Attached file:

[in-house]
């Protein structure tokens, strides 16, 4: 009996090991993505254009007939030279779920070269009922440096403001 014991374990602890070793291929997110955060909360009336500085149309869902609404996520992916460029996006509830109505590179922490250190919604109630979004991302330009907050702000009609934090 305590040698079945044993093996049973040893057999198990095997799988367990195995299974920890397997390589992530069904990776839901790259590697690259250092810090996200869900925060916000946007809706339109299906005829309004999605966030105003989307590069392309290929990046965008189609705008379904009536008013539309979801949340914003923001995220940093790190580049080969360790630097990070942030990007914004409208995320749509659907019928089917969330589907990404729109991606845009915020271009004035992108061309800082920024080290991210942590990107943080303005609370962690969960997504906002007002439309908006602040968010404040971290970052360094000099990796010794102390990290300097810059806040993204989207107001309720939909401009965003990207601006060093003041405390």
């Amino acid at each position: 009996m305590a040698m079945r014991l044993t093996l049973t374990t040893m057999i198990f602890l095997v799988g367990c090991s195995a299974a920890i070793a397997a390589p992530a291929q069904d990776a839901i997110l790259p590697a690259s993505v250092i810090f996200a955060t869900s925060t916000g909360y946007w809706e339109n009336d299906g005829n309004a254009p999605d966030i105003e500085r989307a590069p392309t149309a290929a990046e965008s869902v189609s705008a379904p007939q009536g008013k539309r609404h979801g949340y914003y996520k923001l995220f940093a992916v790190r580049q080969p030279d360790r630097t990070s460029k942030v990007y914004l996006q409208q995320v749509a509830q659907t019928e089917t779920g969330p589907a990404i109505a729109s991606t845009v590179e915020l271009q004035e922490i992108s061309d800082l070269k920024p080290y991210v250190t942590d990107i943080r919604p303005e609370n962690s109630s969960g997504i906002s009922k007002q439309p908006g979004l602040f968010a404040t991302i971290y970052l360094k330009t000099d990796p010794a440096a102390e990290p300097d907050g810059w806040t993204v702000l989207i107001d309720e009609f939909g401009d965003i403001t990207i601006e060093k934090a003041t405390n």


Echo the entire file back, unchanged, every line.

[in-house]
């Protein structure tokens, strides 16, 4: 009996090991993505254009007939030279779920070269009922440096403001 014991374990602890070793291929997110955060909360009336500085149309869902609404996520992916460029996006509830109505590179922490250190919604109630979004991302330009907050702000009609934090 305590040698079945044993093996049973040893057999198990095997799988367990195995299974920890397997390589992530069904990776839901790259590697690259250092810090996200869900925060916000946007809706339109299906005829309004999605966030105003989307590069392309290929990046965008189609705008379904009536008013539309979801949340914003923001995220940093790190580049080969360790630097990070942030990007914004409208995320749509659907019928089917969330589907990404729109991606845009915020271009004035992108061309800082920024080290991210942590990107943080303005609370962690969960997504906002007002439309908006602040968010404040971290970052360094000099990796010794102390990290300097810059806040993204989207107001309720939909401009965003990207601006060093003041405390």
């Amino acid at each position: 009996m305590a040698m079945r014991l044993t093996l049973t374990t040893m057999i198990f602890l095997v799988g367990c090991s195995a299974a920890i070793a397997a390589p992530a291929q069904d990776a839901i997110l790259p590697a690259s993505v250092i810090f996200a955060t869900s925060t916000g909360y946007w809706e339109n009336d299906g005829n309004a254009p999605d966030i105003e500085r989307a590069p392309t149309a290929a990046e965008s869902v189609s705008a379904p007939q009536g008013k539309r609404h979801g949340y914003y996520k923001l995220f940093a992916v790190r580049q080969p030279d360790r630097t990070s460029k942030v990007y914004l996006q409208q995320v749509a509830q659907t019928e089917t779920g969330p589907a990404i109505a729109s991606t845009v590179e915020l271009q004035e922490i992108s061309d800082l070269k920024p080290y991210v250190t942590d990107i943080r919604p303005e609370n962690s109630s969960g997504i906002s009922k007002q439309p908006g979004l602040f968010a404040t991302i971290y970052l360094k330009t000099d990796p010794a440096a102390e990290p300097d907050g810059w806040t993204v702000l989207i107001d309720e009609f939909g401009d965003i403001t990207i601006e060093k934090a003041t405390n």